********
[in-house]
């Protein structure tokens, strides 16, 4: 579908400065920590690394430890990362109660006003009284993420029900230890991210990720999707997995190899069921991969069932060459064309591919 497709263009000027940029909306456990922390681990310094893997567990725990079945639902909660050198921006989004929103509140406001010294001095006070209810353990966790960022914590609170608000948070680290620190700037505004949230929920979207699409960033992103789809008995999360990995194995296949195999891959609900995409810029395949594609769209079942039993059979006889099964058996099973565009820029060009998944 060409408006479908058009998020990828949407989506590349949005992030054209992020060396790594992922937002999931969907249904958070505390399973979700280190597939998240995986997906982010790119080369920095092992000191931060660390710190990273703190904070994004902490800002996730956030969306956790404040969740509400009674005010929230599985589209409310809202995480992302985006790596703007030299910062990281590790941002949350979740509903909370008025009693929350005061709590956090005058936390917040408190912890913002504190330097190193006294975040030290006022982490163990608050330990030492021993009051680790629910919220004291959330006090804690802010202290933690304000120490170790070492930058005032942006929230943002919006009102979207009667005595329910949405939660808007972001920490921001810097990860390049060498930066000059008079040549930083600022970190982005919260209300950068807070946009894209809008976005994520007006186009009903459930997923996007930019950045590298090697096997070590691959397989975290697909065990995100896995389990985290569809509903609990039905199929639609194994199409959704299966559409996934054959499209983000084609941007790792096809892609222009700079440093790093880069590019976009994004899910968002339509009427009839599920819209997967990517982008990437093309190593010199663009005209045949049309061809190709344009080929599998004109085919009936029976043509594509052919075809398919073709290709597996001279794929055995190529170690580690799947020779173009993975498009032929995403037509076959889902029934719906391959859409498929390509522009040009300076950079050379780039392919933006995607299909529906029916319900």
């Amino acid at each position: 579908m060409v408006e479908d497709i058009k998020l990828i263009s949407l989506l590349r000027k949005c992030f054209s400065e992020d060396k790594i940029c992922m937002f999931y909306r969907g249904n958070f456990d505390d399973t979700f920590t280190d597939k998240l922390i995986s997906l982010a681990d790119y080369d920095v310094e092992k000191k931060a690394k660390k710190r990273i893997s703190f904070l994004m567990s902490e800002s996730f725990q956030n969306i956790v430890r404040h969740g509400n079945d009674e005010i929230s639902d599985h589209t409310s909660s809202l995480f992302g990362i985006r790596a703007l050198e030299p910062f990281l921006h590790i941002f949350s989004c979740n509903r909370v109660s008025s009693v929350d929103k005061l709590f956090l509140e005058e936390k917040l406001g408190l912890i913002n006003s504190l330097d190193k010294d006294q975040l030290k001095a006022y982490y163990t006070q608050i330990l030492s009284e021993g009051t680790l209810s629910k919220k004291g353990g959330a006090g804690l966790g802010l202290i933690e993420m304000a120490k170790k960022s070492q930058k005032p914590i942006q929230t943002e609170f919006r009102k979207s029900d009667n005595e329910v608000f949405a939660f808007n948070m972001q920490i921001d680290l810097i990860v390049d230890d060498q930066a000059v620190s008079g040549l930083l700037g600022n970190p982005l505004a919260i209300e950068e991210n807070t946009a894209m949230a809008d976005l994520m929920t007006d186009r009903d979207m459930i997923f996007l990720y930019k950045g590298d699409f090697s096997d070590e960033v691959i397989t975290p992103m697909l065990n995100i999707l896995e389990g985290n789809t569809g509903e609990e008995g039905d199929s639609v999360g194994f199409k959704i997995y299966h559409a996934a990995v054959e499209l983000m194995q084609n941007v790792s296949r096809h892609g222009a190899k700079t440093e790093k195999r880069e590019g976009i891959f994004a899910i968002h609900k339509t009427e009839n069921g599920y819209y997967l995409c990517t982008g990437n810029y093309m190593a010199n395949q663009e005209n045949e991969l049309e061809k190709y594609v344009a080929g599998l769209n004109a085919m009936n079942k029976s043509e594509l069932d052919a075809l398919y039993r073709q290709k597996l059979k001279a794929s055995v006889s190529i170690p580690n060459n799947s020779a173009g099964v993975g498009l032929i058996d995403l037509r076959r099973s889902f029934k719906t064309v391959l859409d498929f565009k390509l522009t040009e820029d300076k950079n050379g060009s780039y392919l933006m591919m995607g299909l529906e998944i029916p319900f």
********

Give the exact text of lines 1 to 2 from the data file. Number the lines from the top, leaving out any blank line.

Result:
[in-house]
């Protein structure tokens, strides 16, 4: 579908400065920590690394430890990362109660006003009284993420029900230890991210990720999707997995190899069921991969069932060459064309591919 497709263009000027940029909306456990922390681990310094893997567990725990079945639902909660050198921006989004929103509140406001010294001095006070209810353990966790960022914590609170608000948070680290620190700037505004949230929920979207699409960033992103789809008995999360990995194995296949195999891959609900995409810029395949594609769209079942039993059979006889099964058996099973565009820029060009998944 060409408006479908058009998020990828949407989506590349949005992030054209992020060396790594992922937002999931969907249904958070505390399973979700280190597939998240995986997906982010790119080369920095092992000191931060660390710190990273703190904070994004902490800002996730956030969306956790404040969740509400009674005010929230599985589209409310809202995480992302985006790596703007030299910062990281590790941002949350979740509903909370008025009693929350005061709590956090005058936390917040408190912890913002504190330097190193006294975040030290006022982490163990608050330990030492021993009051680790629910919220004291959330006090804690802010202290933690304000120490170790070492930058005032942006929230943002919006009102979207009667005595329910949405939660808007972001920490921001810097990860390049060498930066000059008079040549930083600022970190982005919260209300950068807070946009894209809008976005994520007006186009009903459930997923996007930019950045590298090697096997070590691959397989975290697909065990995100896995389990985290569809509903609990039905199929639609194994199409959704299966559409996934054959499209983000084609941007790792096809892609222009700079440093790093880069590019976009994004899910968002339509009427009839599920819209997967990517982008990437093309190593010199663009005209045949049309061809190709344009080929599998004109085919009936029976043509594509052919075809398919073709290709597996001279794929055995190529170690580690799947020779173009993975498009032929995403037509076959889902029934719906391959859409498929390509522009040009300076950079050379780039392919933006995607299909529906029916319900």